The Central Bank of Nigeria and the Nigeria Incentive-Based Risk Sharing System for Agriculture Lending (NIRSAL) met with embittered southwest farmers’ cooperative, Hope Concept Investment Cooperatives and Credit Union, last week where they sought for a truce over the protracted withholding of the N342 million approved by the apex bank for the cooperative under the Anchors Borrowers Programme (ABP).
The farmers who had been frustrated by the antics of NIRSAL over the disbursement had began last week briefing their lawyers over an impending court action where they plan to seek for damages over NIRSAL’s actions that had cost them losses and an assured off taker for their produce, who has now backed away.
business a.m. learnt at the weekend that NIRSAL, which had gone to town last week in a frenzy of media advertising alleging that it would not bow to what it called fake farmers without farmers in veiled reference to the southwest farmers cooperatives who had protested with placards in Lagos in the week, eventually met with aggrieved farmers and appealed to it to stop its press war.
Officials from the CBN also visited the farmers from Abuja and took time to further inspect and confirm the farmers activities and their farms, reassuring them that the matter would be settled and that they should prepare their claims which NIRSAL would pay.
The claims would be based on lost time and opportunities that they have missed as a result of the foot dragging by NIRSAL to make the funds already approved and released by the CBN to the farmers to meet land preparation and wet season farming for maize for which an off taker was on standby committed to pay them for their harvest. The claims would also include accrual of interest since the fund was released to the custody of NIRSAL.
business a.m. reliably gathered that the CBN was not happy with the way the NIRSAL had handled the matter especially the way they had gone beyond their mandate in assuming roles in the ABP scheme that was essentially that of the CBN.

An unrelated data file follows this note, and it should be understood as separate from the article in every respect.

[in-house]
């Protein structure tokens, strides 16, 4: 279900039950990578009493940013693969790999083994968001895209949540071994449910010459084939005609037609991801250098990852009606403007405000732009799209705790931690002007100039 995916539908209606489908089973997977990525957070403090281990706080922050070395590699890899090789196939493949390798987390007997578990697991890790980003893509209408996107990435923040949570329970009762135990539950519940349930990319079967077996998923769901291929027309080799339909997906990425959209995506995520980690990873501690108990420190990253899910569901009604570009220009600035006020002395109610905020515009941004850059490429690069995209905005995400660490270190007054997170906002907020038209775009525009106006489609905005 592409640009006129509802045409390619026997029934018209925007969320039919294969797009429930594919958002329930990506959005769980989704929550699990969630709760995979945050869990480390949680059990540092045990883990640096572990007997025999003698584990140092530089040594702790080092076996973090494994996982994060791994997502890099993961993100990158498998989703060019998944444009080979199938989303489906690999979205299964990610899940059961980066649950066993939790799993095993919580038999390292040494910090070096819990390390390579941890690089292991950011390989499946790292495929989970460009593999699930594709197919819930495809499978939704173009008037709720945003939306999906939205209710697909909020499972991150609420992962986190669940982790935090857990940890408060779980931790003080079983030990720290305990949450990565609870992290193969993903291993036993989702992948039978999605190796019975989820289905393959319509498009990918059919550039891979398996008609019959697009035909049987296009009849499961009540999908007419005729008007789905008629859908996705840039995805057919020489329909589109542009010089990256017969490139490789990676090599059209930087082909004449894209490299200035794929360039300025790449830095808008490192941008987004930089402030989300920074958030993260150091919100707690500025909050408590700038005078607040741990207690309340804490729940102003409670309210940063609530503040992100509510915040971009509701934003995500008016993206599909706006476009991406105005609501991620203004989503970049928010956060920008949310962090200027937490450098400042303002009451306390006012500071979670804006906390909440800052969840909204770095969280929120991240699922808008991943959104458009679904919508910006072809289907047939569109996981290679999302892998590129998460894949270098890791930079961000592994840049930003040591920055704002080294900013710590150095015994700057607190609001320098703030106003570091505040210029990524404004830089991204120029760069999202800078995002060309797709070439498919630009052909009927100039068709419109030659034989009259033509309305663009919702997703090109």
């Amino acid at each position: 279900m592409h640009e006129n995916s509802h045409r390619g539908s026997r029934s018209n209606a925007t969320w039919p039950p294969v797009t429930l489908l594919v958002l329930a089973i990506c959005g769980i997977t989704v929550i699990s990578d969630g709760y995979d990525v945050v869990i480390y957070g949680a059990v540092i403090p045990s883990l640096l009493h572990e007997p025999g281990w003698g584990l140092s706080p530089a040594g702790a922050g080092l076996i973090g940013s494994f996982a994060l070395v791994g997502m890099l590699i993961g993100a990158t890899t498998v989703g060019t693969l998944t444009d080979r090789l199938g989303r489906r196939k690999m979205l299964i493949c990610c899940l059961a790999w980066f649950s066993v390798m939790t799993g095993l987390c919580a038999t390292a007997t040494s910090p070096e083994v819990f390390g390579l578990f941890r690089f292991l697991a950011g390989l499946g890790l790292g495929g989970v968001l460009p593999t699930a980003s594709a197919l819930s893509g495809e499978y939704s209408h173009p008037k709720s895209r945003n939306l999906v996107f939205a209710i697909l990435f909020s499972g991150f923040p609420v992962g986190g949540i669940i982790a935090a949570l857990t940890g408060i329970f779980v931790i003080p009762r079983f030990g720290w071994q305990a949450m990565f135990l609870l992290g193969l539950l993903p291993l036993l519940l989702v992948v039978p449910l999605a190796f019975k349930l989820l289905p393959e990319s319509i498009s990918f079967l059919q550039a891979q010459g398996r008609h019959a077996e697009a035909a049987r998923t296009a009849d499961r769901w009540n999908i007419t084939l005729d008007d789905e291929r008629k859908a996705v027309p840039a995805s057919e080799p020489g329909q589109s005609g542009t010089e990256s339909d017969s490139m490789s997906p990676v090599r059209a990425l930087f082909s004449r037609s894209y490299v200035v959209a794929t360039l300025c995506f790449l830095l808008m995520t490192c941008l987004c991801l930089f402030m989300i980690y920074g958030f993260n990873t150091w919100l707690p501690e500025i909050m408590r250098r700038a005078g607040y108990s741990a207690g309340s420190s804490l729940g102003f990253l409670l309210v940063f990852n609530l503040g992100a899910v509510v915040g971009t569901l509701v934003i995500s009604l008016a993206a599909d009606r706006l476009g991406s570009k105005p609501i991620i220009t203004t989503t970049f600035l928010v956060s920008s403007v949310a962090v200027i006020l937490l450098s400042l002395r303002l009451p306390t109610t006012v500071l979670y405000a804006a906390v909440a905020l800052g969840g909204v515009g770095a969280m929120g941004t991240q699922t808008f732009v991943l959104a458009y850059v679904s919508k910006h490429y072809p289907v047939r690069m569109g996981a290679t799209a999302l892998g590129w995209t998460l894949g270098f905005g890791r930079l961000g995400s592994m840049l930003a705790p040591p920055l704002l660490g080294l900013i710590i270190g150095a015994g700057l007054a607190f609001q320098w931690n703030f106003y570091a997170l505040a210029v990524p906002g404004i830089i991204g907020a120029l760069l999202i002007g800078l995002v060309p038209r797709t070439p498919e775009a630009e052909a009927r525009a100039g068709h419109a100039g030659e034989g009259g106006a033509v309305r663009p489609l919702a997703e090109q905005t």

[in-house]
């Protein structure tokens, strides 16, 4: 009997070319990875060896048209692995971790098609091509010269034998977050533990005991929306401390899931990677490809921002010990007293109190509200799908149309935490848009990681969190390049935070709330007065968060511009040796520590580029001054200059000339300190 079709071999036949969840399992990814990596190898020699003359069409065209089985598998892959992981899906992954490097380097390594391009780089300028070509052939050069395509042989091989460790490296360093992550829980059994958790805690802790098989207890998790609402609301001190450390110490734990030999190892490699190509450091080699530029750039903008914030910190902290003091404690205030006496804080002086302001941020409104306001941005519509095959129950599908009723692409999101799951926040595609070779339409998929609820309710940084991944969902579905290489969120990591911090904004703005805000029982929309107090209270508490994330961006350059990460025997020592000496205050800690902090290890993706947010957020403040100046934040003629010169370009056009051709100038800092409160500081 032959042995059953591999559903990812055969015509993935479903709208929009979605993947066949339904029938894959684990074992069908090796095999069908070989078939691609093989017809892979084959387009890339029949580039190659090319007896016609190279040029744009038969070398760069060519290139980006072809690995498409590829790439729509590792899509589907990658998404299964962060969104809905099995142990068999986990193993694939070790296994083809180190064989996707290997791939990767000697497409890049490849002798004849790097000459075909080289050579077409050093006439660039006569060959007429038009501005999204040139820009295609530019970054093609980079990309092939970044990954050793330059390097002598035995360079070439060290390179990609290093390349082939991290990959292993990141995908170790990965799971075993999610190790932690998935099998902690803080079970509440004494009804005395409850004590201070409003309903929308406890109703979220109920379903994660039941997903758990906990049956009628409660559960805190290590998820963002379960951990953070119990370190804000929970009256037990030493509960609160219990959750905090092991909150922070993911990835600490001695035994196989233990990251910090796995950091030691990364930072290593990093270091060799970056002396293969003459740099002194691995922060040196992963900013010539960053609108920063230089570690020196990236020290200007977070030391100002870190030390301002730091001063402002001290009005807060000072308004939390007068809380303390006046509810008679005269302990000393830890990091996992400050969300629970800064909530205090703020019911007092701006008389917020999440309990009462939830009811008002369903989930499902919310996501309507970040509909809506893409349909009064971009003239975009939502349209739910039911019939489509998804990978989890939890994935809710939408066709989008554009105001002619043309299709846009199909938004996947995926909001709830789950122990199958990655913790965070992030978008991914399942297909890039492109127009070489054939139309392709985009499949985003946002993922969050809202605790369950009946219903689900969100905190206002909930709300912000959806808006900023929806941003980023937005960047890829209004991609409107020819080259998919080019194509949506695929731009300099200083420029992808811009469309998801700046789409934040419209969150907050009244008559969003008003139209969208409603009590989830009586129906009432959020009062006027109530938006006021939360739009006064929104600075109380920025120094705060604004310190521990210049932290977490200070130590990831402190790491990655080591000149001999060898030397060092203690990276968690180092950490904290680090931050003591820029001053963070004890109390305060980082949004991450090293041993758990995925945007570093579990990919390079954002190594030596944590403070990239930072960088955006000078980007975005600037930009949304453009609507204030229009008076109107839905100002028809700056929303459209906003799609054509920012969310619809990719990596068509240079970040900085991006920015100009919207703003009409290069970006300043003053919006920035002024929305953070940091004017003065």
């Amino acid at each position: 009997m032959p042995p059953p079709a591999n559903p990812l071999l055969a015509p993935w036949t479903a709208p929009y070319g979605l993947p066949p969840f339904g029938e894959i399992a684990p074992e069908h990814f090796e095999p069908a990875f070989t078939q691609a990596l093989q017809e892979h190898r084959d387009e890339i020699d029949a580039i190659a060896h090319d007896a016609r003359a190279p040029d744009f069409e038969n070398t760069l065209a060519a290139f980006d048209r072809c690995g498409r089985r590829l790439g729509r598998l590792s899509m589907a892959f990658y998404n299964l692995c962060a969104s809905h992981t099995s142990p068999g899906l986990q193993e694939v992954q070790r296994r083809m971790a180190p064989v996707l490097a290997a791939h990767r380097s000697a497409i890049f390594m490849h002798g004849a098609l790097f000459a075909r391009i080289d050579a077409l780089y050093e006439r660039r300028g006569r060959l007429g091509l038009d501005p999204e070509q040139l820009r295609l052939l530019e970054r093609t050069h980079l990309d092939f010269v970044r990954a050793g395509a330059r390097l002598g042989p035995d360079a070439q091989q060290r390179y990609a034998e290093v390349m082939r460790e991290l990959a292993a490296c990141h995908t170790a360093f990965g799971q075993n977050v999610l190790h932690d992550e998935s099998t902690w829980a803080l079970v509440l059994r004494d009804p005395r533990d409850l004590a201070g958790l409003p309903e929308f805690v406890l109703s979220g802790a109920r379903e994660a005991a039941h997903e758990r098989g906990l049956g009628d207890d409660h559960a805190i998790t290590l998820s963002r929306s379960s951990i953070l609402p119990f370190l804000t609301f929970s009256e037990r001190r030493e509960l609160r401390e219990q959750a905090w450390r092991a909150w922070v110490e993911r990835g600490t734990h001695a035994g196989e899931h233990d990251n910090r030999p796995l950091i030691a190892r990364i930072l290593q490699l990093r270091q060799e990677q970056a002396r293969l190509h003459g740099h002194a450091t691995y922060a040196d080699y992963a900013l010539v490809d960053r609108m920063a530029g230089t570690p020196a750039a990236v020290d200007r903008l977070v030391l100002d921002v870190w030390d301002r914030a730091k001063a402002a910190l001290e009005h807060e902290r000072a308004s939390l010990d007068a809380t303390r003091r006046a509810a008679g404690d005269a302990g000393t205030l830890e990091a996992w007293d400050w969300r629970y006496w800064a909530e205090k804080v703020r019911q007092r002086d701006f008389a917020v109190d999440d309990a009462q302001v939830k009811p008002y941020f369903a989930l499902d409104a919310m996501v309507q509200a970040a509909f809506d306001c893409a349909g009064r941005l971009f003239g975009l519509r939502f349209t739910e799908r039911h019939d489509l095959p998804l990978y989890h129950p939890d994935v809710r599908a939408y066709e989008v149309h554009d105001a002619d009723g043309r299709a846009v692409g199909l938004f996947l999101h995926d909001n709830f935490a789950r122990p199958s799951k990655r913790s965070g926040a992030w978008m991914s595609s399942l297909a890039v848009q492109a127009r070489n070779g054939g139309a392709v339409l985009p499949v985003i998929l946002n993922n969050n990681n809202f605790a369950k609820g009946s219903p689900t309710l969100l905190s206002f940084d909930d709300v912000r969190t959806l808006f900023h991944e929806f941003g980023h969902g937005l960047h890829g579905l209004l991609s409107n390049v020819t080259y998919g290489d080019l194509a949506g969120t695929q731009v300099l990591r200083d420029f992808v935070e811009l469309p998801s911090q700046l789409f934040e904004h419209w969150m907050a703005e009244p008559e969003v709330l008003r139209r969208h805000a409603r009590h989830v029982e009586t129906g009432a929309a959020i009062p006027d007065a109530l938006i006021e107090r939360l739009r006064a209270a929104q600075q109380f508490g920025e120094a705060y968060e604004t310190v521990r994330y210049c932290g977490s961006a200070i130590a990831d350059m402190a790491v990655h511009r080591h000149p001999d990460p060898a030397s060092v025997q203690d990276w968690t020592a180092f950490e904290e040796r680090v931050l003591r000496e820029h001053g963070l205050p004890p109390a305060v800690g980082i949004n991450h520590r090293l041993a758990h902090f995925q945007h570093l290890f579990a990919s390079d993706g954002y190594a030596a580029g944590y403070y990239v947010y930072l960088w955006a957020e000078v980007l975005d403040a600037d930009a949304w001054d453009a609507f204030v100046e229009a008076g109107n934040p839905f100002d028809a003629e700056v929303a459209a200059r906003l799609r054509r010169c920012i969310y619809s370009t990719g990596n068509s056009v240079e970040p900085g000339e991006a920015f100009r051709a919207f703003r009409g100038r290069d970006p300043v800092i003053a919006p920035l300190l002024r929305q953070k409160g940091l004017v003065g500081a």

Sources close to the situation told business a.m. that the farmers’ cooperative is working to put together its claims through its lawyers, even though NIRSAL officials had suggested to the cooperative not to involve lawyers but rather “to just make their claims on their letterhead,” a situation seen as NIRSAL wanting to add another twist to last week’s reassuring mission to Lagos by the CBN and NIRSAL itself.
A key actor in the matter said during the visit NIRSAL and CBN officials were again taken round the farms owned by members of the cooperative to further debunk the allegation NIRSAL circulated through the media briefing that it was a bogus group.
The answer to when the funds will actually be released to thes farmers is still vague and the impression is that the approach is just another antic of feigning to be ready to address their issues, while cleverly diverting their agitation from court action to another round of endless anticipation.
The development followed the farmers angst and a threat to sue NIRSAL to court over the damages incurred from its refusal to completely disburse the funds and major alterations it had introduced to the terms of agreement.
After a press briefing the cooperative held to relay their grievances to media, NIRSAL’s reaction was to claim that they were non-genuine farmers who failed credit checks. NIRSAL and the farmers’ cooperative have been wrestling since late July when the CBN approved the loan.
The deterioration of the situation led to a series of events such as the withdrawal of the original off-taker, Flour Mills Nigeria plc and the consequent increase in burden of loan repayment.
After fulfilling the necessary criteria to access the loan, NIRSAL kept dragging its feet on payment, dashing the hopes of farmers who were already braced up for the farming season.
Access to financing is a major challenge confronting wider participation in Nigeria’s agriculture sector, and for this reason, the government, through the CBN, devoted about N1billion to agricultural financing. The CBN appears to be playing its role, but the disposition of NIRSAL, especially towards southwest farmers, has been raising questions as to whether the criteria for access are hinged on merit or political/ethnic affiliation.